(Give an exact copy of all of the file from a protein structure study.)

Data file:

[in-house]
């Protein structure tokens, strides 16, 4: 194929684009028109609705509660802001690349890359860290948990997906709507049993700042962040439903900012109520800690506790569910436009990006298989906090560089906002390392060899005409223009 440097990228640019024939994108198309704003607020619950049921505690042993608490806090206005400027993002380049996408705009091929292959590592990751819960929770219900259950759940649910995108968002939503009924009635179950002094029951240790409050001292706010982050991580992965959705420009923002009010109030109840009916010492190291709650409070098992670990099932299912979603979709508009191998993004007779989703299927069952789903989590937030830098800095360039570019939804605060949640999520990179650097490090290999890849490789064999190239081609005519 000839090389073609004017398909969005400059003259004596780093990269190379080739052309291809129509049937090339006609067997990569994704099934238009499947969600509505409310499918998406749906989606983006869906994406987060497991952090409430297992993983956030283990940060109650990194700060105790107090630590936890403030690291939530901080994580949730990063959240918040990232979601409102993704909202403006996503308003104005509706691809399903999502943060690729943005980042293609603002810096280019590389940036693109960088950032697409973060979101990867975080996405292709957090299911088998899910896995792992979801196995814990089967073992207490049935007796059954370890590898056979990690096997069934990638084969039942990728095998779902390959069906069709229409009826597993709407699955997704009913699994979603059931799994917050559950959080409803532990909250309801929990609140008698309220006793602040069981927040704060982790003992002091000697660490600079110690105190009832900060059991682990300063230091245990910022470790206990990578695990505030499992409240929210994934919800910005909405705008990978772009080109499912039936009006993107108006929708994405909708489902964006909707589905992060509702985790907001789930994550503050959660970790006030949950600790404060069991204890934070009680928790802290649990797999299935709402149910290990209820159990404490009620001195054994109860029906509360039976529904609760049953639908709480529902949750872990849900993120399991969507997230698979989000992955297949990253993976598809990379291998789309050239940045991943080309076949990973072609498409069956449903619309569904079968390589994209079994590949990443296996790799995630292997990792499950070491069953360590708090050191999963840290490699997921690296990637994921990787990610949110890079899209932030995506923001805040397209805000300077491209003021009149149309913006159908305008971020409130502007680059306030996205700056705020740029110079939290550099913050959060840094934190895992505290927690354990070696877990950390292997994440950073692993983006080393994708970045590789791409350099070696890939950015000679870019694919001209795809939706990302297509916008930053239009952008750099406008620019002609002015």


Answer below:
[in-house]
């Protein structure tokens, strides 16, 4: 194929684009028109609705509660802001690349890359860290948990997906709507049993700042962040439903900012109520800690506790569910436009990006298989906090560089906002390392060899005409223009 440097990228640019024939994108198309704003607020619950049921505690042993608490806090206005400027993002380049996408705009091929292959590592990751819960929770219900259950759940649910995108968002939503009924009635179950002094029951240790409050001292706010982050991580992965959705420009923002009010109030109840009916010492190291709650409070098992670990099932299912979603979709508009191998993004007779989703299927069952789903989590937030830098800095360039570019939804605060949640999520990179650097490090290999890849490789064999190239081609005519 000839090389073609004017398909969005400059003259004596780093990269190379080739052309291809129509049937090339006609067997990569994704099934238009499947969600509505409310499918998406749906989606983006869906994406987060497991952090409430297992993983956030283990940060109650990194700060105790107090630590936890403030690291939530901080994580949730990063959240918040990232979601409102993704909202403006996503308003104005509706691809399903999502943060690729943005980042293609603002810096280019590389940036693109960088950032697409973060979101990867975080996405292709957090299911088998899910896995792992979801196995814990089967073992207490049935007796059954370890590898056979990690096997069934990638084969039942990728095998779902390959069906069709229409009826597993709407699955997704009913699994979603059931799994917050559950959080409803532990909250309801929990609140008698309220006793602040069981927040704060982790003992002091000697660490600079110690105190009832900060059991682990300063230091245990910022470790206990990578695990505030499992409240929210994934919800910005909405705008990978772009080109499912039936009006993107108006929708994405909708489902964006909707589905992060509702985790907001789930994550503050959660970790006030949950600790404060069991204890934070009680928790802290649990797999299935709402149910290990209820159990404490009620001195054994109860029906509360039976529904609760049953639908709480529902949750872990849900993120399991969507997230698979989000992955297949990253993976598809990379291998789309050239940045991943080309076949990973072609498409069956449903619309569904079968390589994209079994590949990443296996790799995630292997990792499950070491069953360590708090050191999963840290490699997921690296990637994921990787990610949110890079899209932030995506923001805040397209805000300077491209003021009149149309913006159908305008971020409130502007680059306030996205700056705020740029110079939290550099913050959060840094934190895992505290927690354990070696877990950390292997994440950073692993983006080393994708970045590789791409350099070696890939950015000679870019694919001209795809939706990302297509916008930053239009952008750099406008620019002609002015």